Last year’s shooting of an unarmed mentally ill Black man in Atlanta has prompted prosecutors to seek an indictment against the White police officer involved in his death, The New York Times reports.
Hill died in March after his encounter with Officer Robert Olsen. The officer responded to a call on the day of March 9 at an apartment building where Hill, previously diagnosed with post-traumatic stress disorder, was having a mental episode.
Witnesses claimed the 27-year-old had his hands in the air during the encounter, but Olsen argued Hill did not comply with his orders. Partially naked, Hill was then shot twice in the torso. His death sparked local protests about police treatment of the mentally ill. Hill’s family confirmed his PTSD with reporters, saying he was deployed to Afghanistan during his time in the Air Force.
Dekalb County District Attorney Robert James and Christopher Chestnut, the attorney for the Hill family joined Roland Martin on NewsOne Now to discuss the police shooting death of Anthony Hill. Watch their conversation in the video clip below.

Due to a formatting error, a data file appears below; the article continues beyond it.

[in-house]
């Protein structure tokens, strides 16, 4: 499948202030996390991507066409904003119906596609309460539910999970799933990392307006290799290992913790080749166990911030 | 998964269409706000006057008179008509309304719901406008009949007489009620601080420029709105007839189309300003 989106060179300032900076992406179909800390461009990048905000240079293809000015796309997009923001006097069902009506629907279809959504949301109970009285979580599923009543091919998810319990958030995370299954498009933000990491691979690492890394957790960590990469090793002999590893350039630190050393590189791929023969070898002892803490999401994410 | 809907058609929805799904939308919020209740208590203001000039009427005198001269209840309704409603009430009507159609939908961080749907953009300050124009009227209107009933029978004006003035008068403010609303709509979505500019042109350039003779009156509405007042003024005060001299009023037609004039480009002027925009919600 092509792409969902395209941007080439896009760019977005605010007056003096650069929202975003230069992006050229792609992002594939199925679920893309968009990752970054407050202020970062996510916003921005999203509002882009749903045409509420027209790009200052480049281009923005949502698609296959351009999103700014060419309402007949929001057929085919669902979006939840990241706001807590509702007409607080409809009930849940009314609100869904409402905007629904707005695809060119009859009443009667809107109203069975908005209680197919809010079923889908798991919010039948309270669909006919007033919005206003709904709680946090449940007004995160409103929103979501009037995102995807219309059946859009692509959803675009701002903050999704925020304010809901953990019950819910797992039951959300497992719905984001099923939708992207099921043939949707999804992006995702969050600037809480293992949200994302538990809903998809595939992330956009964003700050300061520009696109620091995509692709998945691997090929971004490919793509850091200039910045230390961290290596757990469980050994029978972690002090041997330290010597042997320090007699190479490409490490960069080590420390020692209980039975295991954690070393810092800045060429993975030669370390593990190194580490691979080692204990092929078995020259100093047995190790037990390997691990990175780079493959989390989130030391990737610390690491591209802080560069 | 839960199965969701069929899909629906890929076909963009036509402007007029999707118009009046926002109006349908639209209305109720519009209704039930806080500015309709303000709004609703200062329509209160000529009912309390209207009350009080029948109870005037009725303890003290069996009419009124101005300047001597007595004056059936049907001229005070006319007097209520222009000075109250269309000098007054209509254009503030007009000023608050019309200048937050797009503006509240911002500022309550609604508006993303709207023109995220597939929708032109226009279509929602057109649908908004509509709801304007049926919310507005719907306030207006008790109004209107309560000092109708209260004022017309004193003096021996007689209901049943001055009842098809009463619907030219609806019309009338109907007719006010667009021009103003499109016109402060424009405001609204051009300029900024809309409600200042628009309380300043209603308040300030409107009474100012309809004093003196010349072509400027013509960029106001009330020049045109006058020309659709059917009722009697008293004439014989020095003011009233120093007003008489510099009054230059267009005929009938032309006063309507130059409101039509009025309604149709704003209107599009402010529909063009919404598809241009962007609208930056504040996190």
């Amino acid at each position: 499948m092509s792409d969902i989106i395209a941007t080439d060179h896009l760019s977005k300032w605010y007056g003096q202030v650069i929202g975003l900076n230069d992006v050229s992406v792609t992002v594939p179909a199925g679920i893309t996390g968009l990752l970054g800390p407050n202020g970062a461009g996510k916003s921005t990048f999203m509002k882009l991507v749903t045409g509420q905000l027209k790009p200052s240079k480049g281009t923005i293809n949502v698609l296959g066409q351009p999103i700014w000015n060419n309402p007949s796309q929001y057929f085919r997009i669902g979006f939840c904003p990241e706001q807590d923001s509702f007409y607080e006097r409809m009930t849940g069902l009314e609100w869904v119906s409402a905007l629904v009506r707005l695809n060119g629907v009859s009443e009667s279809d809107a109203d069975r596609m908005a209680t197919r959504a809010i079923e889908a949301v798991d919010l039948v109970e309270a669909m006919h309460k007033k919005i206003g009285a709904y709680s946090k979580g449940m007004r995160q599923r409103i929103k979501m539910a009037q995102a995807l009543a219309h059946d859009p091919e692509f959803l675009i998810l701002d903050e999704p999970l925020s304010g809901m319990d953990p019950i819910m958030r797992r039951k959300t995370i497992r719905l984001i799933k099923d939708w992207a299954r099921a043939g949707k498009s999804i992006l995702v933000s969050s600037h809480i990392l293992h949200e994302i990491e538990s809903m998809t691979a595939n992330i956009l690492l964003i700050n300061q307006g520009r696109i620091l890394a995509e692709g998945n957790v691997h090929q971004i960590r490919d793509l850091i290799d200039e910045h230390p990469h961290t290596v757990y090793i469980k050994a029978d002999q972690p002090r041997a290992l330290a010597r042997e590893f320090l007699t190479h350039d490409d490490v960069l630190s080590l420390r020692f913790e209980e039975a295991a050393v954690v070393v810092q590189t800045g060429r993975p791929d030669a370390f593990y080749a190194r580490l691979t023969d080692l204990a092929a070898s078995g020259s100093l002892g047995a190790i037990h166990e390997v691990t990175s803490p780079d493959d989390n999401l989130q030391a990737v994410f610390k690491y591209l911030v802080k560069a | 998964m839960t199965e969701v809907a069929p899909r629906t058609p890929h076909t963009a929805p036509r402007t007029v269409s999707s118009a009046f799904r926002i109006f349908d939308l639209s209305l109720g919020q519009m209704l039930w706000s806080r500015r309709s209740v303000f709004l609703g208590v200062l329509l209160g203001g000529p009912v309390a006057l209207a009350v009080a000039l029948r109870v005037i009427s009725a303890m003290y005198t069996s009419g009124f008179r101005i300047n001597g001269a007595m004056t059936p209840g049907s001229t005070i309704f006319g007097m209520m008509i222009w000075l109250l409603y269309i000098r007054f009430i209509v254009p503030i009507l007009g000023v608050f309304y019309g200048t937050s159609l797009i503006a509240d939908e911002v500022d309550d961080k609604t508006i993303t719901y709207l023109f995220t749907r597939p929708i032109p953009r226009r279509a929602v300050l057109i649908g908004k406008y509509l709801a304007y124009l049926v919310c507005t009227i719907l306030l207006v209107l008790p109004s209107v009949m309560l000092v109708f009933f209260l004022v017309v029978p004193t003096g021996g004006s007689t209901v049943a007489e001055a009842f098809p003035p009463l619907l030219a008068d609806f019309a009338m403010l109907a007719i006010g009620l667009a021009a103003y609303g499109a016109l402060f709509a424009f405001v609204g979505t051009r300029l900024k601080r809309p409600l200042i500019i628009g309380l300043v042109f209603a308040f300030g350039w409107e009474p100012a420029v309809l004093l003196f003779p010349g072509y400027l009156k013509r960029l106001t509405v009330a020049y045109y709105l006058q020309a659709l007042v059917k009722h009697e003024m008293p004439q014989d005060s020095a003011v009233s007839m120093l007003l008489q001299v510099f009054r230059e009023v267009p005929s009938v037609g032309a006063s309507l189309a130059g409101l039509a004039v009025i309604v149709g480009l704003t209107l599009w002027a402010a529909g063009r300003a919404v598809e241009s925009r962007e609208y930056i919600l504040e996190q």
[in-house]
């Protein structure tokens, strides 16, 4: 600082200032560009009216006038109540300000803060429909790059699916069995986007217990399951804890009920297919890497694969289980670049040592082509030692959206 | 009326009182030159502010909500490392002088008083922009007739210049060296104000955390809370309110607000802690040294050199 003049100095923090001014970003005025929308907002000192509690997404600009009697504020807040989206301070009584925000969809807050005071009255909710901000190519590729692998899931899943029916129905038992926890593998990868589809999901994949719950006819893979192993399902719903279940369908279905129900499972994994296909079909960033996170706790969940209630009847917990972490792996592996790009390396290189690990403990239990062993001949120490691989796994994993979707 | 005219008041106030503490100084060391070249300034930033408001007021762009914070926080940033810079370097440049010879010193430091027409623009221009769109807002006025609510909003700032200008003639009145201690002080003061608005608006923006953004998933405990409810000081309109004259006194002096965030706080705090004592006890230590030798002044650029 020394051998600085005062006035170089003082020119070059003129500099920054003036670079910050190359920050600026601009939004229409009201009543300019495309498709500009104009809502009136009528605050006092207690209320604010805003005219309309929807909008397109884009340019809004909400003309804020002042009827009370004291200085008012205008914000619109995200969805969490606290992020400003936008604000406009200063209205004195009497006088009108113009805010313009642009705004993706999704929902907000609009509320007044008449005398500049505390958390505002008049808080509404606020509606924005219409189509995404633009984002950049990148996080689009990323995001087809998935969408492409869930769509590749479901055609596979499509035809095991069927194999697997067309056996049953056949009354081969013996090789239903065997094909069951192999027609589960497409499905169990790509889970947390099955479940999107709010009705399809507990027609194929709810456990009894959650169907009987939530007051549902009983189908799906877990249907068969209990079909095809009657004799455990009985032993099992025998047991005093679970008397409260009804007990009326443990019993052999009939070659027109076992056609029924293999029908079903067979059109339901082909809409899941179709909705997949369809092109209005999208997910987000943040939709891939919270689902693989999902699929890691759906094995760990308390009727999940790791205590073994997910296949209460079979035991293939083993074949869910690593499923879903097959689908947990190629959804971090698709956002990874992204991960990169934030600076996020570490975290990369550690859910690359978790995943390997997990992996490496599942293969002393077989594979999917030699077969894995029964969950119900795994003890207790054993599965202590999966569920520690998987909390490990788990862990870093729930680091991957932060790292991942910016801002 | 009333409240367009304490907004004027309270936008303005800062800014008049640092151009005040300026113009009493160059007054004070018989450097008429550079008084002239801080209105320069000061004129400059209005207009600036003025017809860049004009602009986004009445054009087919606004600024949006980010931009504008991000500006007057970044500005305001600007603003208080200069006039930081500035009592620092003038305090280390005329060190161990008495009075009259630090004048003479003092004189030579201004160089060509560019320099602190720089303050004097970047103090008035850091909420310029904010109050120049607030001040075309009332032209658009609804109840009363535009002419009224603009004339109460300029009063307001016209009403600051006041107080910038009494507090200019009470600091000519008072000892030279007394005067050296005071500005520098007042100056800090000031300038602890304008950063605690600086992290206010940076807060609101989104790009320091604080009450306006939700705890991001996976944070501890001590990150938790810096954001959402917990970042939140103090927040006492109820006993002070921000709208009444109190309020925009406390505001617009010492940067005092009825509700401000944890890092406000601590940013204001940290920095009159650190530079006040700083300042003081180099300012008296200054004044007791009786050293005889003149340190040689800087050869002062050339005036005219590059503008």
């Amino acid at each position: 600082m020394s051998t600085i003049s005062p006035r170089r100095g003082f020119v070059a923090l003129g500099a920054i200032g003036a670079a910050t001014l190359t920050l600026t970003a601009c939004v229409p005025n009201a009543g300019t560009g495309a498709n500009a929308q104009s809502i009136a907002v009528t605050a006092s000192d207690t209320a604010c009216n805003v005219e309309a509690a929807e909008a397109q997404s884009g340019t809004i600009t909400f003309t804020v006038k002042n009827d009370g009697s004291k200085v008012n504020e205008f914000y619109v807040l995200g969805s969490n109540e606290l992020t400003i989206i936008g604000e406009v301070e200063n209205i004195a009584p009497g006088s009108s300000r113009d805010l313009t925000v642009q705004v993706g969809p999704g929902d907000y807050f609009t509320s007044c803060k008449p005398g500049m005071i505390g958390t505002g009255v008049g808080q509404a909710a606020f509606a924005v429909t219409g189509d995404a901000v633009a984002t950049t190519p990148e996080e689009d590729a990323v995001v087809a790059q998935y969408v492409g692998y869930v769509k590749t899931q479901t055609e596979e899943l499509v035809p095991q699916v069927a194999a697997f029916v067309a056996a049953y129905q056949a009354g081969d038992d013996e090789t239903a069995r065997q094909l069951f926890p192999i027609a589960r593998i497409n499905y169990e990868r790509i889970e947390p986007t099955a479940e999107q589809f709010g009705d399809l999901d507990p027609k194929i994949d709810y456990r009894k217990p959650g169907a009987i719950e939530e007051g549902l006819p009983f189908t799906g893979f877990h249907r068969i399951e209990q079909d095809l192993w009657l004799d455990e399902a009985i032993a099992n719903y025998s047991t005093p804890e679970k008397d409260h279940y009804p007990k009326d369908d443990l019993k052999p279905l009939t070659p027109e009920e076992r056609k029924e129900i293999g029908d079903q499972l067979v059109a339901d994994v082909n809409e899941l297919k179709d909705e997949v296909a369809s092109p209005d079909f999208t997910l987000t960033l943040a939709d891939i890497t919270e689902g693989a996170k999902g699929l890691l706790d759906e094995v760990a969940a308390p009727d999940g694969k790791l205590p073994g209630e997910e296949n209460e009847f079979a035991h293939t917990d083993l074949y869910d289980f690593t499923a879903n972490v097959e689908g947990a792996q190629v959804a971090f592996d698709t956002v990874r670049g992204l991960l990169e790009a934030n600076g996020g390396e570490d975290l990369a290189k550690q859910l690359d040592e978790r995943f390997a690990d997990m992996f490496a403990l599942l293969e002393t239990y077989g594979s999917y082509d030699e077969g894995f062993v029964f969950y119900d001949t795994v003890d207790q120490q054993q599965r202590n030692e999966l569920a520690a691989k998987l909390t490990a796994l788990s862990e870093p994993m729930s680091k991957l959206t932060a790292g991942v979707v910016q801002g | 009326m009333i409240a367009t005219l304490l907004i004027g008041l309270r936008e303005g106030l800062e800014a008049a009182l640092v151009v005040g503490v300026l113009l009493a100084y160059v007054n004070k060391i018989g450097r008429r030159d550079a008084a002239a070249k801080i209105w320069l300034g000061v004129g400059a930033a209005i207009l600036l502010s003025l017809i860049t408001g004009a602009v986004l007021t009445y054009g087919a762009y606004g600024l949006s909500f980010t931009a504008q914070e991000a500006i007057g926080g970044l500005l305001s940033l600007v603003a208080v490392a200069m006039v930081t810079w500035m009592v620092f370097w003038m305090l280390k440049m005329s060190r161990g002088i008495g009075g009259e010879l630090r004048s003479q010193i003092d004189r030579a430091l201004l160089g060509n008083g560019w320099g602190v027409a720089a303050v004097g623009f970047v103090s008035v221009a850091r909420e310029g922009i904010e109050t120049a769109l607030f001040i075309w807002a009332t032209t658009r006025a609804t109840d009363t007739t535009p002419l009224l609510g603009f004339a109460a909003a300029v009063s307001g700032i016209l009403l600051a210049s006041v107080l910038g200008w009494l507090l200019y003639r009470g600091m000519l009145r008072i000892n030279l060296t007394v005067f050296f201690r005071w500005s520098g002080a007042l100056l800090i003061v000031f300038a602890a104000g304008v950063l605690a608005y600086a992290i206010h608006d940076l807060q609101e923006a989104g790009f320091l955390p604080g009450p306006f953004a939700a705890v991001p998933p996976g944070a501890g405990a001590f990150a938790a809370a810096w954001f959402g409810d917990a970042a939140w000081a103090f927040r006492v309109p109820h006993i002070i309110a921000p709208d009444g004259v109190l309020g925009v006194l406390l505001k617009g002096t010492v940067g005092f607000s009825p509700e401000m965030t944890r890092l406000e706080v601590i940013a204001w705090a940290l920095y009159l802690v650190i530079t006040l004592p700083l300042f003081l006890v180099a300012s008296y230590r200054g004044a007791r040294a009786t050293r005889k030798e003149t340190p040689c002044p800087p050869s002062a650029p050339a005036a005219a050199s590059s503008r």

On Thursday, Attorney Robert D. James Jr. of DeKalb County told reporters he planned to recommend the veteran officer be indicted on felony murder, aggravated assault, and violation of oath of office charges.
Via The New York Times:
“Our position is that the facts and the circumstances surrounding the shooting death of Anthony Hill warrant a charge for felony murder,” Mr. James said at a news conference here on Thursday morning.
A civil grand jury investigated Hill’s death last year and suggested officials look into the case. Bridget Anderson, Hill’s girlfriend who witnessed the shooting, said she was pleased with the possibility of an indictment.
Olsen will be allowed to testify before the grand jury before a decision is made.
SOURCE: New York Times | VIDEO CREDIT: Inform